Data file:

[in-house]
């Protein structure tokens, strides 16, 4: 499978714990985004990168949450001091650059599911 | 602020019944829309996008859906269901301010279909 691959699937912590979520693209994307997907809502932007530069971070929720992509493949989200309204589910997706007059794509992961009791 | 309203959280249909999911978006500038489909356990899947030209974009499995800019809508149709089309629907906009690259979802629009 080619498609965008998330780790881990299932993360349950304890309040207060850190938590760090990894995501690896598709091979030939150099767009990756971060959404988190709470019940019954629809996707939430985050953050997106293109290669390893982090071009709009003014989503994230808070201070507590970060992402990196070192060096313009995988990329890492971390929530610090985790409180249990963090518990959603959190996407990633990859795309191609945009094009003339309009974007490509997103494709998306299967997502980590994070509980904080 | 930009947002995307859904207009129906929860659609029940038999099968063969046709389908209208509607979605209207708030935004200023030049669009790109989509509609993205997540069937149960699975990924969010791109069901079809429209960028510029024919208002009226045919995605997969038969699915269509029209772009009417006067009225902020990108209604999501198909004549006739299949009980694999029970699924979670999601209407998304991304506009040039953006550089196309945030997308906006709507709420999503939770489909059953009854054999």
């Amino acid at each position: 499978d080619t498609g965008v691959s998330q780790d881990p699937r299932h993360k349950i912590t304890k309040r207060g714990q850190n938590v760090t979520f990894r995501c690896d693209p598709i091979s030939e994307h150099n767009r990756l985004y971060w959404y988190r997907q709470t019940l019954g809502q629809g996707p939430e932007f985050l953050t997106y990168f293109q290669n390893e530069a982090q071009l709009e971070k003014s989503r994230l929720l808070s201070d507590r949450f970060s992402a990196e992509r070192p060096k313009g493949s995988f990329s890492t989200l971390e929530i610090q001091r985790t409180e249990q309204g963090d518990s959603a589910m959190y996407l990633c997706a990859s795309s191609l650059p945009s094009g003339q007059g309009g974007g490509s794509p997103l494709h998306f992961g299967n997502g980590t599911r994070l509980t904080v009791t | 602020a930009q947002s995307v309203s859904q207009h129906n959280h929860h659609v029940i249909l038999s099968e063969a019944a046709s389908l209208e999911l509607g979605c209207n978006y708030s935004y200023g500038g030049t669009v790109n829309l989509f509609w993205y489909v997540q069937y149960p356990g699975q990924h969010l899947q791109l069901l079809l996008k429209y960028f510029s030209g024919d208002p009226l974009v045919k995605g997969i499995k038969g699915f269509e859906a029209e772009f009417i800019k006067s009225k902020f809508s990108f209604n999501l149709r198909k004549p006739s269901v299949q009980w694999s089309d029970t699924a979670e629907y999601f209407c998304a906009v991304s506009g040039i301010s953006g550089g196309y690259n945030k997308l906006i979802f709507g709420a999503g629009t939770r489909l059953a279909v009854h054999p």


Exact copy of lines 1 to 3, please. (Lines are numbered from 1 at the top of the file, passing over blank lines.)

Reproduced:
[in-house]
């Protein structure tokens, strides 16, 4: 499978714990985004990168949450001091650059599911 | 602020019944829309996008859906269901301010279909 691959699937912590979520693209994307997907809502932007530069971070929720992509493949989200309204589910997706007059794509992961009791 | 309203959280249909999911978006500038489909356990899947030209974009499995800019809508149709089309629907906009690259979802629009 080619498609965008998330780790881990299932993360349950304890309040207060850190938590760090990894995501690896598709091979030939150099767009990756971060959404988190709470019940019954629809996707939430985050953050997106293109290669390893982090071009709009003014989503994230808070201070507590970060992402990196070192060096313009995988990329890492971390929530610090985790409180249990963090518990959603959190996407990633990859795309191609945009094009003339309009974007490509997103494709998306299967997502980590994070509980904080 | 930009947002995307859904207009129906929860659609029940038999099968063969046709389908209208509607979605209207708030935004200023030049669009790109989509509609993205997540069937149960699975990924969010791109069901079809429209960028510029024919208002009226045919995605997969038969699915269509029209772009009417006067009225902020990108209604999501198909004549006739299949009980694999029970699924979670999601209407998304991304506009040039953006550089196309945030997308906006709507709420999503939770489909059953009854054999």
């Amino acid at each position: 499978d080619t498609g965008v691959s998330q780790d881990p699937r299932h993360k349950i912590t304890k309040r207060g714990q850190n938590v760090t979520f990894r995501c690896d693209p598709i091979s030939e994307h150099n767009r990756l985004y971060w959404y988190r997907q709470t019940l019954g809502q629809g996707p939430e932007f985050l953050t997106y990168f293109q290669n390893e530069a982090q071009l709009e971070k003014s989503r994230l929720l808070s201070d507590r949450f970060s992402a990196e992509r070192p060096k313009g493949s995988f990329s890492t989200l971390e929530i610090q001091r985790t409180e249990q309204g963090d518990s959603a589910m959190y996407l990633c997706a990859s795309s191609l650059p945009s094009g003339q007059g309009g974007g490509s794509p997103l494709h998306f992961g299967n997502g980590t599911r994070l509980t904080v009791t | 602020a930009q947002s995307v309203s859904q207009h129906n959280h929860h659609v029940i249909l038999s099968e063969a019944a046709s389908l209208e999911l509607g979605c209207n978006y708030s935004y200023g500038g030049t669009v790109n829309l989509f509609w993205y489909v997540q069937y149960p356990g699975q990924h969010l899947q791109l069901l079809l996008k429209y960028f510029s030209g024919d208002p009226l974009v045919k995605g997969i499995k038969g699915f269509e859906a029209e772009f009417i800019k006067s009225k902020f809508s990108f209604n999501l149709r198909k004549p006739s269901v299949q009980w694999s089309d029970t699924a979670e629907y999601f209407c998304a906009v991304s506009g040039i301010s953006g550089g196309y690259n945030k997308l906006i979802f709507g709420a999503g629009t939770r489909l059953a279909v009854h054999p």